The seventeen participants could not have predicted the success of their collective weekend brainstorm in February of 2001 that resulted in the Agile Manifesto. Their recommendations have held sway over common thinking about software development since then. Scrum saw the light in 1995, but cleverly hitched a ride on Agile’s bandwagon to the point that many consider the two one and the same. Many young developers have never known a different way of working in their professional careers.
But the spirit of Agile is becoming a dead letter. Coaches complain that most organisations do as they please. They explain in their blogs and books how true Agile should be practised. Developers grumble too, but rather because the enthusiasm over a better way of working has turned into going through the motions, rigidly and uninspired. What’s going on? Didn’t the Manifesto stand for careful deliberation and adaptation?
It certainly did, but meanwhile it has also birthed a lucrative industry of certification, that needs to cling to the letter of the law for its own survival. “If Scrum/LeSS/SAFe or Kanban doesn’t work for you, you’re not doing it right”. That sounds a little too much like the 16th century medical belief in the efficacy of bloodletting for every ailment. If the patient died (which they often did), apparently we didn’t get rid of all the bad humours.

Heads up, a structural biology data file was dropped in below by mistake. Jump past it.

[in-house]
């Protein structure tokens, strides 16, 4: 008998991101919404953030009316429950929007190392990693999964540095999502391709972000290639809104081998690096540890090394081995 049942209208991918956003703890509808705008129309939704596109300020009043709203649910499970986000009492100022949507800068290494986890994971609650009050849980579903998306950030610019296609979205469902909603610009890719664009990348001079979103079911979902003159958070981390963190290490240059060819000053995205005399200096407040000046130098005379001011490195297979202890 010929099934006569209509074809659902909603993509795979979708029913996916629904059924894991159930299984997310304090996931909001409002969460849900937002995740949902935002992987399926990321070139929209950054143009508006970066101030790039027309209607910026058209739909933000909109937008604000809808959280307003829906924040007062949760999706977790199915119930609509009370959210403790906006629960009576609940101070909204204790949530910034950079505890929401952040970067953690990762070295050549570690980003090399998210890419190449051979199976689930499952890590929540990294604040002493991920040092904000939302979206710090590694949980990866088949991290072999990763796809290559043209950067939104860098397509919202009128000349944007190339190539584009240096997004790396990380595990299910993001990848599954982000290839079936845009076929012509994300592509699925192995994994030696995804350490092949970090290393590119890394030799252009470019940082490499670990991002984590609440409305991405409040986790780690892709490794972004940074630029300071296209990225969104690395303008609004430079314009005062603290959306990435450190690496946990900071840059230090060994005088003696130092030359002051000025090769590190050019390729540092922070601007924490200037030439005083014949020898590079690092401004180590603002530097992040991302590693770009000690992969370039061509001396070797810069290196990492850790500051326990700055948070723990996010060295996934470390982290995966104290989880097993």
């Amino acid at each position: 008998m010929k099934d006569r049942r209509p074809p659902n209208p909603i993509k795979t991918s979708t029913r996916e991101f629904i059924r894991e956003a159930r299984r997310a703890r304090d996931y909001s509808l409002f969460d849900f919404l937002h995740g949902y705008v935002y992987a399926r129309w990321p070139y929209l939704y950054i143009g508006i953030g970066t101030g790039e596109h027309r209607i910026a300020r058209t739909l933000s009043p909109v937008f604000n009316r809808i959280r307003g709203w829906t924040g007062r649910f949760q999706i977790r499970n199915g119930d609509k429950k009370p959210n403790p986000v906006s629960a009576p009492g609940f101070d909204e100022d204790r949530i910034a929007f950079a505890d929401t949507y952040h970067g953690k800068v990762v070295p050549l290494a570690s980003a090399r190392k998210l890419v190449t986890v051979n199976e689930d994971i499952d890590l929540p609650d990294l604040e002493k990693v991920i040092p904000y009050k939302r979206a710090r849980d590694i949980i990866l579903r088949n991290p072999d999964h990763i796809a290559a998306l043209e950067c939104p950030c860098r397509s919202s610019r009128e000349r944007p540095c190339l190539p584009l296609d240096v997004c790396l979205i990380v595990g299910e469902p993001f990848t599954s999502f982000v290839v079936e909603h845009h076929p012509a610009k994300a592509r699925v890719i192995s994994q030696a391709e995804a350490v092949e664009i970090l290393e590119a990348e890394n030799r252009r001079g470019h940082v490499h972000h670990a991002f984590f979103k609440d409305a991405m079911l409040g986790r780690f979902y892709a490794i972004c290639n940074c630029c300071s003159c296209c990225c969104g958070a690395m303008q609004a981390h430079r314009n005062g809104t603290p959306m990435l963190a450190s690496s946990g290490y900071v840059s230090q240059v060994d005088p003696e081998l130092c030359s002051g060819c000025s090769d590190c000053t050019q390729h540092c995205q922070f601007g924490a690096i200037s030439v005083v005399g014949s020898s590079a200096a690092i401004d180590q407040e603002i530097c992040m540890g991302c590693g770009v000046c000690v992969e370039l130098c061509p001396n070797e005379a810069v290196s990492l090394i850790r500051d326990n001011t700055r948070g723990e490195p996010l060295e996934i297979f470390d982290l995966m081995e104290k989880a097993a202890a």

It’s a shame we seem to be so bad at exercising balance. Working software over documentation? Great, no point in documenting source code ever again. Do the best architectures come from self-governing teams? Wonderful, we always knew that management is a nuisance. This tendency to drift towards extreme views is less surprising when you consider that many early Agile adopters came from the Extreme Programming movement, a name that didn’t promise careful deliberation. Indeed not; they were going to shake up the software world with their radical ideas.
But to build novel software there can be no single method, extreme or moderate, that is optimal for every project or team. That’s why fifteen experts bundled their knowledge and worked on a nuanced critique and thorough redefinition of Agile thought in their book Agile 2 – the next iteration of Agile. Diversity in gender and ethnicity is much better in this group to begin with, that consisted of not only software specialists. The original Manifesto was shockingly colourless in terms of diversity. Does that matter? Yes, I think it does. If you gather up exclusively white Western men in order to tell an international community how they should best work together in software teams, you’ll hear how an elite Silicon Valley league of gentlemen prefers to work. Chances are you’re not one of them. Let uncle Bob Martin foam at the mouth over my wokeness, I don’t care.
Agile 2 has values and principles too, but they deliberately do not fit on a single sheet of A4. The real world doesn’t bear too much simplification. A few tidbits then: good leadership and individual differences in preferred working style receive ample attention. And bear in mind that it depends, most of the time. One size never fits all in Agile 2.
It’s high time we steer Agile thinking out of the rut it has got itself into. Not with extreme ideas, but one that also puts people over procedures.